Myth #4: Industry Benchmarks Yield No Meaningful Insights
Posted by John Mateker on Sep 17, 2020
Everyone wants an apples-to-apples comparison when thinking about their financial institution’s productivity compared to others, but most think benchmark metrics are like comparing apples to oranges. How could you compare a $5 billion financial institution to a $500 million financial institution? Many organizations think that they can’t be compared whatsoever. However, benchmark data is a reliable source for financial institutions to use as a signifier to their overall health and productivity, as well as how they measure up to other financial institutions.
Many community banks and credit unions believe benchmark data does not provide realistic expectations or numbers that designate their institution’s productivity because it is not an accurate comparison.
The truth is that benchmark metrics can yield meaningful insight for financial institutions because in most cases, the data can be scaled downward or upward appropriately. For example, asset size per full time employees (FTE) is a common way to measure and see the scalability of benchmark data. We want to point out that there is some truth when we hear that my $500 million-dollar bank or credit union can’t be compared to a $5 billion institution. However, an experienced benchmark analyst understands that some functions or activities require a minimum number of FTE, but scale across time allowing a smaller institution to continue to grow while not requiring additional staff in these functions. Benchmarks help to define these types of metrics for an organization.
An example of a scalable metric is digital banking accounts per FTE. The difference between the median, or midpoint of the data, and the 75th percentile or “best in class,” is nearly twice as much. Smaller institutions may need one or two FTE to support this function, but based on data from industry benchmarks, some smaller institutions may be able to double in size before requiring additional staff within that function.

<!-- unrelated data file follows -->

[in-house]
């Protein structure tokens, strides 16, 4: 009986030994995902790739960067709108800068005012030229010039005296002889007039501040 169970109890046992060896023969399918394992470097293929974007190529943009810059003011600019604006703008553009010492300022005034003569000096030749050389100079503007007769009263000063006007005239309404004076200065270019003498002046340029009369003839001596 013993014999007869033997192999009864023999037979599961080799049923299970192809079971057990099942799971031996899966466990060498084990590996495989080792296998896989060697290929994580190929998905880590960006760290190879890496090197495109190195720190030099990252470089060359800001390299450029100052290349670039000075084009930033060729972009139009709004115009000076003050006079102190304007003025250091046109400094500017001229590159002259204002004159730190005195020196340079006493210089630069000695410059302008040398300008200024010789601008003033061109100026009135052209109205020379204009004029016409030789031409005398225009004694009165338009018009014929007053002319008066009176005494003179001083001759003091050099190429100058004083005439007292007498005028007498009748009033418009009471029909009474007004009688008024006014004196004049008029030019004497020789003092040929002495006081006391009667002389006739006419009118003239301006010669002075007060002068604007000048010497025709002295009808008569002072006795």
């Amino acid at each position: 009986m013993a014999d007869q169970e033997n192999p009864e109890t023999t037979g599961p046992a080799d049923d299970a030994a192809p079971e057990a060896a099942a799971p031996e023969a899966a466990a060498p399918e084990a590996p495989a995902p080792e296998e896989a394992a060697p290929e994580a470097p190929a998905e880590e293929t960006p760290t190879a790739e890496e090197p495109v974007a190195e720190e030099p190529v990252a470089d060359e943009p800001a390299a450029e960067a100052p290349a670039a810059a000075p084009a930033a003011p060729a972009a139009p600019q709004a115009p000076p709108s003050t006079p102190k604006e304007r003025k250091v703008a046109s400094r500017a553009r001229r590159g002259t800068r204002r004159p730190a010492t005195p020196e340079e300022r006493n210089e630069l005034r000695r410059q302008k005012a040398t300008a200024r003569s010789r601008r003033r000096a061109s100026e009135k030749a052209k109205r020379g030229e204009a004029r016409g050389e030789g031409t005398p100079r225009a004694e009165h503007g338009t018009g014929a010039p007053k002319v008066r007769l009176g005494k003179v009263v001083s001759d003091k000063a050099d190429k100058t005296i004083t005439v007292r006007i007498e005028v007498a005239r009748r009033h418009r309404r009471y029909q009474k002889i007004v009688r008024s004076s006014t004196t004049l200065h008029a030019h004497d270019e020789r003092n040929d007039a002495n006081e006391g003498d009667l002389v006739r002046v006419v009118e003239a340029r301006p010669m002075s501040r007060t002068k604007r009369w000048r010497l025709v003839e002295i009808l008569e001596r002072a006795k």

Other data is easily comparable across institutions no matter the size. For instance, teller transactions per FTE per month is a metric financial institution of any size can compare themselves. Teller processes are largely the same across institutions making this metric easy to compare across institutions of all sizes.
The misconception that benchmark data is not comparable prevents many organizations from participating in benchmark studies that could otherwise provide meaningful data. Part of this misunderstanding is a lack of knowledge about how specific data points translate into meaningful information. Raw information is not always valuable, but through the use of specific formulas, experienced data analysts can derive meaningful information that scales upwards and downwards across asset classes. Using a third party that has intimate knowledge of the banking industry and understands how benchmarks work provides even greater meaning to an organization.
We recognize that there are differences between large and small financial institutions, both from a scale and an organizational perspective. However, there is always a common denominator that we can use to cover virtually every function of the organization.
Benchmark metrics that are scaled appropriately can provide enough of the apples-to-apples comparison financial institutions are looking for, providing relevant information for staffing and productivity. The greatest benefit of a benchmark analysis is to understand how your financial institution compares to others. Couple this information with an analysis of processes that drive your benchmark numbers, and your organization can build a roadmap for better performance across time.
If you want to learn more about the common myths and misconceptions surrounding benchmark metrics and operational efficiency, make sure to check out Step 2 in our “Profitability Enhancement Playbook.”
Vice President Hometown: Houston, Texas Alma Mater: St. Mary’s University
Sports Fan, especially the San Antonio Spurs. Enjoys traveling and visiting historical sites, Reading, Early morning elliptical sessions.